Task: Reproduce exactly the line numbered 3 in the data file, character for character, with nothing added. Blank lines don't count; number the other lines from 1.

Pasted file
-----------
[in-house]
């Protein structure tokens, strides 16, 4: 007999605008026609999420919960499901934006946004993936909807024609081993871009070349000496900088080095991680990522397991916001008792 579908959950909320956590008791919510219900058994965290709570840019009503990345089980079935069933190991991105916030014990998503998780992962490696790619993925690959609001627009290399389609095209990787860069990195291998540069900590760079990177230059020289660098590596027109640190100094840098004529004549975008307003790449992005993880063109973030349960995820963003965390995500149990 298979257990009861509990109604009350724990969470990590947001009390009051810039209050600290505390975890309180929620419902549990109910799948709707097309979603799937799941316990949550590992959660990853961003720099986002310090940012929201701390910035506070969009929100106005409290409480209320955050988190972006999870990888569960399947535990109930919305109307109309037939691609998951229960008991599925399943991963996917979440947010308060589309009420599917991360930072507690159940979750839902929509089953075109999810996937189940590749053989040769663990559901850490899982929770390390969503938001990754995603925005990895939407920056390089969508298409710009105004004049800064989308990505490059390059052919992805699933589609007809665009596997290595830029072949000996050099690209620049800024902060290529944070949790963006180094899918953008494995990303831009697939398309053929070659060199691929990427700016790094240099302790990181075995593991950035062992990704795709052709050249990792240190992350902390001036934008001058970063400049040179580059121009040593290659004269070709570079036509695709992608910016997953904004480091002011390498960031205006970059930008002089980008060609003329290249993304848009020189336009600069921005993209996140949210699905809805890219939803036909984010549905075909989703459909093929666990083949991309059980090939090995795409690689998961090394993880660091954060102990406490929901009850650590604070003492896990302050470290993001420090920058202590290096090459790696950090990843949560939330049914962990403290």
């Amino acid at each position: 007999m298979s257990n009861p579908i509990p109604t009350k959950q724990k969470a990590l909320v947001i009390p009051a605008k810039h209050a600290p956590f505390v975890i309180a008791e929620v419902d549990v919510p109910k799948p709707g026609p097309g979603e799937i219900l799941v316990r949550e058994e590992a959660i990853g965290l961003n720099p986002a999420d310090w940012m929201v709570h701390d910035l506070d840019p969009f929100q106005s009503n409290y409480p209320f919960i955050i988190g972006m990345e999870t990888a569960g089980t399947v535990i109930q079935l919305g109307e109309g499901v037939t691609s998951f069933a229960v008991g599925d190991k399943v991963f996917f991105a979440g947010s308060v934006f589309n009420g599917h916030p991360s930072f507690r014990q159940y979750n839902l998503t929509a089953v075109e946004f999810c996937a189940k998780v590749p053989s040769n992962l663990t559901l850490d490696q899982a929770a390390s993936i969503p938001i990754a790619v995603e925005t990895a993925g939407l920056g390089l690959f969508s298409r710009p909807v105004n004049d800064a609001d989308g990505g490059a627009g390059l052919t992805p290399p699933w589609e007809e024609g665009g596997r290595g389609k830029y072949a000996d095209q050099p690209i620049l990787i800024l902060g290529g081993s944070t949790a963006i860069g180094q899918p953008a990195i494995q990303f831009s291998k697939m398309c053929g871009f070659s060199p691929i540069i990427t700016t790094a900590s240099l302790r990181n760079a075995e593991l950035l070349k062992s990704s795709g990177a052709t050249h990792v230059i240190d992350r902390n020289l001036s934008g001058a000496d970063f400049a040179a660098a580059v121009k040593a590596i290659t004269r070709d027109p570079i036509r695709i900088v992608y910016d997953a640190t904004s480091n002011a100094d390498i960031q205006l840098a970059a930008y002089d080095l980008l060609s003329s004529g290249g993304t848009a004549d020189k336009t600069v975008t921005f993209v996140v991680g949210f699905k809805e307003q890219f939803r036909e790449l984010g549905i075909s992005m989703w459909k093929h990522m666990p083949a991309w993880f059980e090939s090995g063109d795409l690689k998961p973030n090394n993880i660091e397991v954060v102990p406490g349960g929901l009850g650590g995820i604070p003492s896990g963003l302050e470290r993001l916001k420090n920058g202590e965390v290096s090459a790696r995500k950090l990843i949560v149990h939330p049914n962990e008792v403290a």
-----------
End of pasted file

């Amino acid at each position: 007999m298979s257990n009861p579908i509990p109604t009350k959950q724990k969470a990590l909320v947001i009390p009051a605008k810039h209050a600290p956590f505390v975890i309180a008791e929620v419902d549990v919510p109910k799948p709707g026609p097309g979603e799937i219900l799941v316990r949550e058994e590992a959660i990853g965290l961003n720099p986002a999420d310090w940012m929201v709570h701390d910035l506070d840019p969009f929100q106005s009503n409290y409480p209320f919960i955050i988190g972006m990345e999870t990888a569960g089980t399947v535990i109930q079935l919305g109307e109309g499901v037939t691609s998951f069933a229960v008991g599925d190991k399943v991963f996917f991105a979440g947010s308060v934006f589309n009420g599917h916030p991360s930072f507690r014990q159940y979750n839902l998503t929509a089953v075109e946004f999810c996937a189940k998780v590749p053989s040769n992962l663990t559901l850490d490696q899982a929770a390390s993936i969503p938001i990754a790619v995603e925005t990895a993925g939407l920056g390089l690959f969508s298409r710009p909807v105004n004049d800064a609001d989308g990505g490059a627009g390059l052919t992805p290399p699933w589609e007809e024609g665009g596997r290595g389609k830029y072949a000996d095209q050099p690209i620049l990787i800024l902060g290529g081993s944070t949790a963006i860069g180094q899918p953008a990195i494995q990303f831009s291998k697939m398309c053929g871009f070659s060199p691929i540069i990427t700016t790094a900590s240099l302790r990181n760079a075995e593991l950035l070349k062992s990704s795709g990177a052709t050249h990792v230059i240190d992350r902390n020289l001036s934008g001058a000496d970063f400049a040179a660098a580059v121009k040593a590596i290659t004269r070709d027109p570079i036509r695709i900088v992608y910016d997953a640190t904004s480091n002011a100094d390498i960031q205006l840098a970059a930008y002089d080095l980008l060609s003329s004529g290249g993304t848009a004549d020189k336009t600069v975008t921005f993209v996140v991680g949210f699905k809805e307003q890219f939803r036909e790449l984010g549905i075909s992005m989703w459909k093929h990522m666990p083949a991309w993880f059980e090939s090995g063109d795409l690689k998961p973030n090394n993880i660091e397991v954060v102990p406490g349960g929901l009850g650590g995820i604070p003492s896990g963003l302050e470290r993001l916001k420090n920058g202590e965390v290096s090459a790696r995500k950090l990843i949560v149990h939330p049914n962990e008792v403290a």